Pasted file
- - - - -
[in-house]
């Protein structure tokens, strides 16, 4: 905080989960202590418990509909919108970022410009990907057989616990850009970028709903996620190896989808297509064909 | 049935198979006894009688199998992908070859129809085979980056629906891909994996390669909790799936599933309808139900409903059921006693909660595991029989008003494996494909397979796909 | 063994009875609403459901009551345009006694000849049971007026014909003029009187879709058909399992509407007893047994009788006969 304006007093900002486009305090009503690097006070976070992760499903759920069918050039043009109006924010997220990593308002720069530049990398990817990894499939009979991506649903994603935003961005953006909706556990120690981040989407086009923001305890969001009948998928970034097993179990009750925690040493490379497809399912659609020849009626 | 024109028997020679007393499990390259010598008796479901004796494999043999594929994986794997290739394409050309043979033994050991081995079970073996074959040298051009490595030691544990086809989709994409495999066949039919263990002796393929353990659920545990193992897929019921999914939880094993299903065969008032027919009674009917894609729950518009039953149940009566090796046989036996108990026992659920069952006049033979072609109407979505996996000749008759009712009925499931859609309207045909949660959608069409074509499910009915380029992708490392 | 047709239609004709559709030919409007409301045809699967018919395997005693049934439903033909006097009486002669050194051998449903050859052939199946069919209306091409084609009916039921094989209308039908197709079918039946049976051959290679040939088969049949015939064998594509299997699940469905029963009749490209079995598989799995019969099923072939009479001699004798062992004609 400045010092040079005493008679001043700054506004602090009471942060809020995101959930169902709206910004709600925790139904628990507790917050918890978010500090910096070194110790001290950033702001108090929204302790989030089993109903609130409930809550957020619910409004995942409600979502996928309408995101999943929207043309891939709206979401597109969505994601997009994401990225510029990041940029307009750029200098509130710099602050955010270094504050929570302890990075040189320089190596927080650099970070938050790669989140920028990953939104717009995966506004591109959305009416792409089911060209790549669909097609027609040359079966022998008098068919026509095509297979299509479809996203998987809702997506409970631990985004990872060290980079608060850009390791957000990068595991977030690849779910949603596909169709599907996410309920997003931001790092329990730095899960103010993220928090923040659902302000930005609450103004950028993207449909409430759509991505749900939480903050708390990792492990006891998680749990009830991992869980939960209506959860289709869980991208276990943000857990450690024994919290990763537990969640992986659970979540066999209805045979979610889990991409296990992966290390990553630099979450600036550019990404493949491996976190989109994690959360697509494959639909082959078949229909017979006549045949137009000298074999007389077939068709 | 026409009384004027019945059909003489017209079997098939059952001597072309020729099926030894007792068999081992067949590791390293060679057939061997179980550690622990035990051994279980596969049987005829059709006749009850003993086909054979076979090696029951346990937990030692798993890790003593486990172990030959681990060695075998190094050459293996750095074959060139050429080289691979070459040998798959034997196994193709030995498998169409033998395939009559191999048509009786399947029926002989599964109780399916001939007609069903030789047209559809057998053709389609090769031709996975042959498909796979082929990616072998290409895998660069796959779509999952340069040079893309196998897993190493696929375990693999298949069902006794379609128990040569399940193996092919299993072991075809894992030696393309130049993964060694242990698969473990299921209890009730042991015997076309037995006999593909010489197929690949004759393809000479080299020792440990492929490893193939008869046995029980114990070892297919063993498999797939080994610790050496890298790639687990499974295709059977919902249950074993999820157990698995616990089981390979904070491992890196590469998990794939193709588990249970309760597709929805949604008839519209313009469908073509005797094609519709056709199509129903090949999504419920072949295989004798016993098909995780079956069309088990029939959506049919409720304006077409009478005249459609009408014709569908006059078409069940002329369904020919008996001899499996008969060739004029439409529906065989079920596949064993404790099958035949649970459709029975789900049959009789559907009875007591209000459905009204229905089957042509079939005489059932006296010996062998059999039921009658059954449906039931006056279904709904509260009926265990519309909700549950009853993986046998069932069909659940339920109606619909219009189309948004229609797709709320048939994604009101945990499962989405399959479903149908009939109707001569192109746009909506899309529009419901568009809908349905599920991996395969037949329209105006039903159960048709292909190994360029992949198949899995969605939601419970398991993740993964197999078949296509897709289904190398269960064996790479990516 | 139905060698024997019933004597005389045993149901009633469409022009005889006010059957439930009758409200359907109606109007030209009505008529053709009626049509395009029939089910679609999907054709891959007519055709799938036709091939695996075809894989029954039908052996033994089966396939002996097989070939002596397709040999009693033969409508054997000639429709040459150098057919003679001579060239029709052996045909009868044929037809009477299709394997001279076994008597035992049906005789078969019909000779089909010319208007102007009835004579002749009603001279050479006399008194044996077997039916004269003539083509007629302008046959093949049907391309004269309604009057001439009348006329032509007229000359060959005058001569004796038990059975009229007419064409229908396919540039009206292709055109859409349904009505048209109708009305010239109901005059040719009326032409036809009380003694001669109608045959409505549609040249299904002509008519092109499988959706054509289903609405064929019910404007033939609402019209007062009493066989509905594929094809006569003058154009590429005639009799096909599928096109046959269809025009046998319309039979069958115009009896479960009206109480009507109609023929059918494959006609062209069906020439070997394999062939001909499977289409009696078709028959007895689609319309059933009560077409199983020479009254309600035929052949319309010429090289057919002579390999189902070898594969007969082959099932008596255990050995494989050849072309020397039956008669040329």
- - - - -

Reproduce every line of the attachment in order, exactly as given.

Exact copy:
[in-house]
């Protein structure tokens, strides 16, 4: 905080989960202590418990509909919108970022410009990907057989616990850009970028709903996620190896989808297509064909 | 049935198979006894009688199998992908070859129809085979980056629906891909994996390669909790799936599933309808139900409903059921006693909660595991029989008003494996494909397979796909 | 063994009875609403459901009551345009006694000849049971007026014909003029009187879709058909399992509407007893047994009788006969 304006007093900002486009305090009503690097006070976070992760499903759920069918050039043009109006924010997220990593308002720069530049990398990817990894499939009979991506649903994603935003961005953006909706556990120690981040989407086009923001305890969001009948998928970034097993179990009750925690040493490379497809399912659609020849009626 | 024109028997020679007393499990390259010598008796479901004796494999043999594929994986794997290739394409050309043979033994050991081995079970073996074959040298051009490595030691544990086809989709994409495999066949039919263990002796393929353990659920545990193992897929019921999914939880094993299903065969008032027919009674009917894609729950518009039953149940009566090796046989036996108990026992659920069952006049033979072609109407979505996996000749008759009712009925499931859609309207045909949660959608069409074509499910009915380029992708490392 | 047709239609004709559709030919409007409301045809699967018919395997005693049934439903033909006097009486002669050194051998449903050859052939199946069919209306091409084609009916039921094989209308039908197709079918039946049976051959290679040939088969049949015939064998594509299997699940469905029963009749490209079995598989799995019969099923072939009479001699004798062992004609 400045010092040079005493008679001043700054506004602090009471942060809020995101959930169902709206910004709600925790139904628990507790917050918890978010500090910096070194110790001290950033702001108090929204302790989030089993109903609130409930809550957020619910409004995942409600979502996928309408995101999943929207043309891939709206979401597109969505994601997009994401990225510029990041940029307009750029200098509130710099602050955010270094504050929570302890990075040189320089190596927080650099970070938050790669989140920028990953939104717009995966506004591109959305009416792409089911060209790549669909097609027609040359079966022998008098068919026509095509297979299509479809996203998987809702997506409970631990985004990872060290980079608060850009390791957000990068595991977030690849779910949603596909169709599907996410309920997003931001790092329990730095899960103010993220928090923040659902302000930005609450103004950028993207449909409430759509991505749900939480903050708390990792492990006891998680749990009830991992869980939960209506959860289709869980991208276990943000857990450690024994919290990763537990969640992986659970979540066999209805045979979610889990991409296990992966290390990553630099979450600036550019990404493949491996976190989109994690959360697509494959639909082959078949229909017979006549045949137009000298074999007389077939068709 | 026409009384004027019945059909003489017209079997098939059952001597072309020729099926030894007792068999081992067949590791390293060679057939061997179980550690622990035990051994279980596969049987005829059709006749009850003993086909054979076979090696029951346990937990030692798993890790003593486990172990030959681990060695075998190094050459293996750095074959060139050429080289691979070459040998798959034997196994193709030995498998169409033998395939009559191999048509009786399947029926002989599964109780399916001939007609069903030789047209559809057998053709389609090769031709996975042959498909796979082929990616072998290409895998660069796959779509999952340069040079893309196998897993190493696929375990693999298949069902006794379609128990040569399940193996092919299993072991075809894992030696393309130049993964060694242990698969473990299921209890009730042991015997076309037995006999593909010489197929690949004759393809000479080299020792440990492929490893193939008869046995029980114990070892297919063993498999797939080994610790050496890298790639687990499974295709059977919902249950074993999820157990698995616990089981390979904070491992890196590469998990794939193709588990249970309760597709929805949604008839519209313009469908073509005797094609519709056709199509129903090949999504419920072949295989004798016993098909995780079956069309088990029939959506049919409720304006077409009478005249459609009408014709569908006059078409069940002329369904020919008996001899499996008969060739004029439409529906065989079920596949064993404790099958035949649970459709029975789900049959009789559907009875007591209000459905009204229905089957042509079939005489059932006296010996062998059999039921009658059954449906039931006056279904709904509260009926265990519309909700549950009853993986046998069932069909659940339920109606619909219009189309948004229609797709709320048939994604009101945990499962989405399959479903149908009939109707001569192109746009909506899309529009419901568009809908349905599920991996395969037949329209105006039903159960048709292909190994360029992949198949899995969605939601419970398991993740993964197999078949296509897709289904190398269960064996790479990516 | 139905060698024997019933004597005389045993149901009633469409022009005889006010059957439930009758409200359907109606109007030209009505008529053709009626049509395009029939089910679609999907054709891959007519055709799938036709091939695996075809894989029954039908052996033994089966396939002996097989070939002596397709040999009693033969409508054997000639429709040459150098057919003679001579060239029709052996045909009868044929037809009477299709394997001279076994008597035992049906005789078969019909000779089909010319208007102007009835004579002749009603001279050479006399008194044996077997039916004269003539083509007629302008046959093949049907391309004269309604009057001439009348006329032509007229000359060959005058001569004796038990059975009229007419064409229908396919540039009206292709055109859409349904009505048209109708009305010239109901005059040719009326032409036809009380003694001669109608045959409505549609040249299904002509008519092109499988959706054509289903609405064929019910404007033939609402019209007062009493066989509905594929094809006569003058154009590429005639009799096909599928096109046959269809025009046998319309039979069958115009009896479960009206109480009507109609023929059918494959006609062209069906020439070997394999062939001909499977289409009696078709028959007895689609319309059933009560077409199983020479009254309600035929052949319309010429090289057919002579390999189902070898594969007969082959099932008596255990050995494989050849072309020397039956008669040329």